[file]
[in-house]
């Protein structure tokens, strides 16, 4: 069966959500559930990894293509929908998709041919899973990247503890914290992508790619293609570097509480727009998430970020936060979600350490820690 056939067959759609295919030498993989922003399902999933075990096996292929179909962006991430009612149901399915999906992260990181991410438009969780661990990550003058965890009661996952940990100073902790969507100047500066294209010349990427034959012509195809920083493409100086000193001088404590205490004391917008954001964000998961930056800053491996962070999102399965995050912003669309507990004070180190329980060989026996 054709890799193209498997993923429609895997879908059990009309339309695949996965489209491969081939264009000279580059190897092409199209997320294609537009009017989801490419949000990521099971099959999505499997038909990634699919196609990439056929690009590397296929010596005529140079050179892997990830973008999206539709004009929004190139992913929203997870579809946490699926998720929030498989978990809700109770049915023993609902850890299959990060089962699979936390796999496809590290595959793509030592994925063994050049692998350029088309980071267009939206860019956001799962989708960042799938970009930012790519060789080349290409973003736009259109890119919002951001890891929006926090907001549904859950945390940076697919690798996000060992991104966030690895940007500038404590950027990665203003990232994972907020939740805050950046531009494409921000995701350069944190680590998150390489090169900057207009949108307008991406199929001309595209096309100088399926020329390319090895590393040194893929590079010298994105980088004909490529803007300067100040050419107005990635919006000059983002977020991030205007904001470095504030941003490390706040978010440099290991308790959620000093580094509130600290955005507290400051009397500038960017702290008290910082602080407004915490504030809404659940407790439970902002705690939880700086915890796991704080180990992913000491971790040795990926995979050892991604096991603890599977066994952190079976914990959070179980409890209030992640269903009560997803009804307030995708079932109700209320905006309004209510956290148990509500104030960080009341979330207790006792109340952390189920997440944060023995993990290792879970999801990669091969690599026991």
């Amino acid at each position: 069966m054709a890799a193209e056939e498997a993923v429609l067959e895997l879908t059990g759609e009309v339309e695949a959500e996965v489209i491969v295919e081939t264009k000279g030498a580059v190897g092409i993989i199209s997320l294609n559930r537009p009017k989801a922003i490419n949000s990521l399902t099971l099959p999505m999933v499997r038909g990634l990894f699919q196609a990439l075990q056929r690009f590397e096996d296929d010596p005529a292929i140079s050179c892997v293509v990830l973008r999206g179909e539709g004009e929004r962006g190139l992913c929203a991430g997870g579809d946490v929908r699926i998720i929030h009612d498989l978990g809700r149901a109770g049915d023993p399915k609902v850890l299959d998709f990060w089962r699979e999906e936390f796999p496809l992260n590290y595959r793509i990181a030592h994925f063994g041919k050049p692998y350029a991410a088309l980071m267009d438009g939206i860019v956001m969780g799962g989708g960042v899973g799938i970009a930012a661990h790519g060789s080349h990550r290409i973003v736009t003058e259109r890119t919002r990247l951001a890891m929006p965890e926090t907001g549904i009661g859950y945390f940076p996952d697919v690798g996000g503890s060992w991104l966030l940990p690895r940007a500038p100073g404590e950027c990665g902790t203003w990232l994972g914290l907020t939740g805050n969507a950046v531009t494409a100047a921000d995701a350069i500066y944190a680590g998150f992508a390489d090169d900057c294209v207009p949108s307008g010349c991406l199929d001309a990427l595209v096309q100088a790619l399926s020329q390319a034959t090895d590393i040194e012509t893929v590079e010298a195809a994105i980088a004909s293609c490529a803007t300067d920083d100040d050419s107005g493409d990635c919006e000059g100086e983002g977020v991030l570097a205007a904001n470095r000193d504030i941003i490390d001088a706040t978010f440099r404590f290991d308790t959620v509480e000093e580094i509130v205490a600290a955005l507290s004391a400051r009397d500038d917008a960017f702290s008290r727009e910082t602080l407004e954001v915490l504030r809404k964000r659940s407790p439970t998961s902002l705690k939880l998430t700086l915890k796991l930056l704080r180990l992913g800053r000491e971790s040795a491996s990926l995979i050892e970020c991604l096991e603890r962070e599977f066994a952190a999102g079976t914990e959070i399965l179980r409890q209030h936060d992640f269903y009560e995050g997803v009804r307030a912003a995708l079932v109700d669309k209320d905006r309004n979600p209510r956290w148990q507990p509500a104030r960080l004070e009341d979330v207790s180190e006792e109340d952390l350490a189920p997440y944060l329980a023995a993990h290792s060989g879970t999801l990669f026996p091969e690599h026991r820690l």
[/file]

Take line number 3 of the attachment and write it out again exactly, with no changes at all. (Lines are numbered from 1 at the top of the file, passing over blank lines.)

């Amino acid at each position: 069966m054709a890799a193209e056939e498997a993923v429609l067959e895997l879908t059990g759609e009309v339309e695949a959500e996965v489209i491969v295919e081939t264009k000279g030498a580059v190897g092409i993989i199209s997320l294609n559930r537009p009017k989801a922003i490419n949000s990521l399902t099971l099959p999505m999933v499997r038909g990634l990894f699919q196609a990439l075990q056929r690009f590397e096996d296929d010596p005529a292929i140079s050179c892997v293509v990830l973008r999206g179909e539709g004009e929004r962006g190139l992913c929203a991430g997870g579809d946490v929908r699926i998720i929030h009612d498989l978990g809700r149901a109770g049915d023993p399915k609902v850890l299959d998709f990060w089962r699979e999906e936390f796999p496809l992260n590290y595959r793509i990181a030592h994925f063994g041919k050049p692998y350029a991410a088309l980071m267009d438009g939206i860019v956001m969780g799962g989708g960042v899973g799938i970009a930012a661990h790519g060789s080349h990550r290409i973003v736009t003058e259109r890119t919002r990247l951001a890891m929006p965890e926090t907001g549904i009661g859950y945390f940076p996952d697919v690798g996000g503890s060992w991104l966030l940990p690895r940007a500038p100073g404590e950027c990665g902790t203003w990232l994972g914290l907020t939740g805050n969507a950046v531009t494409a100047a921000d995701a350069i500066y944190a680590g998150f992508a390489d090169d900057c294209v207009p949108s307008g010349c991406l199929d001309a990427l595209v096309q100088a790619l399926s020329q390319a034959t090895d590393i040194e012509t893929v590079e010298a195809a994105i980088a004909s293609c490529a803007t300067d920083d100040d050419s107005g493409d990635c919006e000059g100086e983002g977020v991030l570097a205007a904001n470095r000193d504030i941003i490390d001088a706040t978010f440099r404590f290991d308790t959620v509480e000093e580094i509130v205490a600290a955005l507290s004391a400051r009397d500038d917008a960017f702290s008290r727009e910082t602080l407004e954001v915490l504030r809404k964000r659940s407790p439970t998961s902002l705690k939880l998430t700086l915890k796991l930056l704080r180990l992913g800053r000491e971790s040795a491996s990926l995979i050892e970020c991604l096991e603890r962070e599977f066994a952190a999102g079976t914990e959070i399965l179980r409890q209030h936060d992640f269903y009560e995050g997803v009804r307030a912003a995708l079932v109700d669309k209320d905006r309004n979600p209510r956290w148990q507990p509500a104030r960080l004070e009341d979330v207790s180190e006792e109340d952390l350490a189920p997440y944060l329980a023995a993990h290792s060989g879970t999801l990669f026996p091969e690599h026991r820690l």